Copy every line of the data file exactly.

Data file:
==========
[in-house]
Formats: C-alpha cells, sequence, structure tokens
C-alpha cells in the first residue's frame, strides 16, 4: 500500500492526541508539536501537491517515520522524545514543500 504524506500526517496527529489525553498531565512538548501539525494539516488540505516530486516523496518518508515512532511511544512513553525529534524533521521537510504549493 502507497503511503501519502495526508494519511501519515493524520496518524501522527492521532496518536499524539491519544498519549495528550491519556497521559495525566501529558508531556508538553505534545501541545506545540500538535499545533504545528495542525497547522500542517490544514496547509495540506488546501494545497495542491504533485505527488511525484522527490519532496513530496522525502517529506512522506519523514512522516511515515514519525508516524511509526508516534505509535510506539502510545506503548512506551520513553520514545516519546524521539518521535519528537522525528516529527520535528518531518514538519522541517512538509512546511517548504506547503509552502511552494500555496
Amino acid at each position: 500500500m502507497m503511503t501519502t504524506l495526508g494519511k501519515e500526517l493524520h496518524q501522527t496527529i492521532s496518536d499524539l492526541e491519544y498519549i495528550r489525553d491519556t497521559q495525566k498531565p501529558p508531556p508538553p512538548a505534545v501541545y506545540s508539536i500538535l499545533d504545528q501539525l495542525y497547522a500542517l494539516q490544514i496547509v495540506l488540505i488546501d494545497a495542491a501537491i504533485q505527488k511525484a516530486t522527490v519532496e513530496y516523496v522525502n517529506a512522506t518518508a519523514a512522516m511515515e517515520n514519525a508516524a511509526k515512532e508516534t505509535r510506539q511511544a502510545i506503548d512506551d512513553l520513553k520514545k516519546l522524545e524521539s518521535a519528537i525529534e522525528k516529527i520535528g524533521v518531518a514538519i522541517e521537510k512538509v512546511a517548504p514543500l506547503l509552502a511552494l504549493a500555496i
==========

[in-house]
Formats: C-alpha cells, sequence, structure tokens
C-alpha cells in the first residue's frame, strides 16, 4: 500500500492526541508539536501537491517515520522524545514543500 504524506500526517496527529489525553498531565512538548501539525494539516488540505516530486516523496518518508515512532511511544512513553525529534524533521521537510504549493 502507497503511503501519502495526508494519511501519515493524520496518524501522527492521532496518536499524539491519544498519549495528550491519556497521559495525566501529558508531556508538553505534545501541545506545540500538535499545533504545528495542525497547522500542517490544514496547509495540506488546501494545497495542491504533485505527488511525484522527490519532496513530496522525502517529506512522506519523514512522516511515515514519525508516524511509526508516534505509535510506539502510545506503548512506551520513553520514545516519546524521539518521535519528537522525528516529527520535528518531518514538519522541517512538509512546511517548504506547503509552502511552494500555496
Amino acid at each position: 500500500m502507497m503511503t501519502t504524506l495526508g494519511k501519515e500526517l493524520h496518524q501522527t496527529i492521532s496518536d499524539l492526541e491519544y498519549i495528550r489525553d491519556t497521559q495525566k498531565p501529558p508531556p508538553p512538548a505534545v501541545y506545540s508539536i500538535l499545533d504545528q501539525l495542525y497547522a500542517l494539516q490544514i496547509v495540506l488540505i488546501d494545497a495542491a501537491i504533485q505527488k511525484a516530486t522527490v519532496e513530496y516523496v522525502n517529506a512522506t518518508a519523514a512522516m511515515e517515520n514519525a508516524a511509526k515512532e508516534t505509535r510506539q511511544a502510545i506503548d512506551d512513553l520513553k520514545k516519546l522524545e524521539s518521535a519528537i525529534e522525528k516529527i520535528g524533521v518531518a514538519i522541517e521537510k512538509v512546511a517548504p514543500l506547503l509552502a511552494l504549493a500555496i